• We also find that 28% of drivers support more than one chipset and these drivers support 83% of the total devices. Any system that generates unique drivers for every chipset or requires per-chipset manual specification may lead to a great expansion in driver code and complexity. Furthermore, there is substantial complexity in supporting multiple chipsets, so better programming methodologies, such as object-oriented programming and automatic interface generation, similar to Devil, should be investigated.
  • We find a variety of interaction styles between drivers and the kernel: drivers with little supporting infrastructure demonstrate frequent interactions with the kernel for access to kernel services but few calls to device support code. Drivers with a high level of abstraction demonstrate few calls to the kernel over all. Drivers with a support library demonstrate frequent calls to kernel generic routines as well as calls to device support routines. Furthermore, a large fraction of driver/kernel interactions are for generic routines (memory, synchronization, libraries) that do not involve other kernel services. Thus, they could be implemented by a runtime environment local to the driver. For example, a driver executing in a separate virtual machine or on the device itself can make use of its local OS for these routines, and drivers in user space can similarly invoke user-space versions of these routines, such as the UML environment in SUD.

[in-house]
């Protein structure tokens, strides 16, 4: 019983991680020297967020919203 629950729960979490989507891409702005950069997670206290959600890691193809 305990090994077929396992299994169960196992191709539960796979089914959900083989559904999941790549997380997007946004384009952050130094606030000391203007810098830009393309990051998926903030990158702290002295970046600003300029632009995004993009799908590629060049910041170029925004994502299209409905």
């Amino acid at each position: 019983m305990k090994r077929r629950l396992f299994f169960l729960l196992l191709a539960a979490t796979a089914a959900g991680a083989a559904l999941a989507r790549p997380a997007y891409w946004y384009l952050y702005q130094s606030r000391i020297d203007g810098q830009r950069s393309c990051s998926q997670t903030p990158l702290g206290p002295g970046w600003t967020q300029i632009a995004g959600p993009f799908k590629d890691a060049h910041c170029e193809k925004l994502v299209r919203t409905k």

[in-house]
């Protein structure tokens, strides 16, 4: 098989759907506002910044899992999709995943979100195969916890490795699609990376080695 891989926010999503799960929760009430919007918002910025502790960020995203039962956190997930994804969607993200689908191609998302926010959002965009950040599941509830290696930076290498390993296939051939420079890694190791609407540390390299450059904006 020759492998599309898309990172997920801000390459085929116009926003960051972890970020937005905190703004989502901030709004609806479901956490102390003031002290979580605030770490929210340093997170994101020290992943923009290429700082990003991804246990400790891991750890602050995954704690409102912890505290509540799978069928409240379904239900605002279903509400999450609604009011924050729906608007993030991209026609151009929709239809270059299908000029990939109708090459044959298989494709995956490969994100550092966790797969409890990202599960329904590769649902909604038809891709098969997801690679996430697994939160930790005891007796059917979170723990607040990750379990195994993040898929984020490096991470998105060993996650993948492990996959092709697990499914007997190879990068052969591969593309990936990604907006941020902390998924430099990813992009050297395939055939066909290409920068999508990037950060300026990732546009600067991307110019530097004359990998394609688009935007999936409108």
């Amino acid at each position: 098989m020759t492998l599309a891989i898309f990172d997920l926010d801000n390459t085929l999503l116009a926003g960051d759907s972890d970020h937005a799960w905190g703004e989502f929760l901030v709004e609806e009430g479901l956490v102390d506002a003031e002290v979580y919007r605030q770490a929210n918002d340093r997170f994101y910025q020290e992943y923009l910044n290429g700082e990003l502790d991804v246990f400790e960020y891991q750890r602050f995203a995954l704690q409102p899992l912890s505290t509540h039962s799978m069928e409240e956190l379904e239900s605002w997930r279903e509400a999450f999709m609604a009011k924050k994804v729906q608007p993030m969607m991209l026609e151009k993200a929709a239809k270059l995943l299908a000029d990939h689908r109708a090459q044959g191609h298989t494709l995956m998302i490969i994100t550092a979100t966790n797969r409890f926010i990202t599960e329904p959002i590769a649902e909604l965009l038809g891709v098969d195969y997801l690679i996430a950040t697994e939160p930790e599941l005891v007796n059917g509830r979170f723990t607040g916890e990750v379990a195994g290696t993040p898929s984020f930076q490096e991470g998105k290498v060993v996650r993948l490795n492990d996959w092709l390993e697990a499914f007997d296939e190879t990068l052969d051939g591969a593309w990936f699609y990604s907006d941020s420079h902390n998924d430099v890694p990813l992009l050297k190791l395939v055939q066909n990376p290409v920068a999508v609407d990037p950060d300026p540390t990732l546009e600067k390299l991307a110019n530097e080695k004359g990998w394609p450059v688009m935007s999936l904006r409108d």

• Interaction with devices: The number and type of device interactions vary widely across devices. Thus, the cost of isolating drivers, or verifying that their I/O requests are correct (as in Nexus) can vary widely across drivers. Thus, any system that interposes or protects the driver/device interaction must consider the variety of interaction styles. Similarly, symbolic execution frameworks for drivers must generate appropriate symbolic data for each interaction style.
  • Interaction with bus: Our results demonstrate that the flexibility and performance of PCI devices comes with a cost: increased driver complexity, and less interface standardization. Thus, for devices that can live within the performance limitations of USB or in a virtualized environment for XenBus, these buses offer real architectural advantages to the drivers. With USB, significant standardization enables less unique code per device, and coarse-grained access allows efficient remote access to devices.
  • Based on our code similarity study, we find that 8% of all driver code is very similar to other driver code. The paper details the similarities found across classes. We find most similarities based on device/kernel wrappers and code within driver from same sub-classes. Finally, we see much of this code can be reduced, by using three methods for achieving this reduction: (i) procedural abstractions for driver sub-classes, (ii) better multiple chipset support and (iii) table driven programming.


Driver study methods

Starts at the common step.

Linux driver study methodlogy




Download full paper here. Citation bibtex here.

More details: Contact Asim Kadav or Prof. Mike Swift.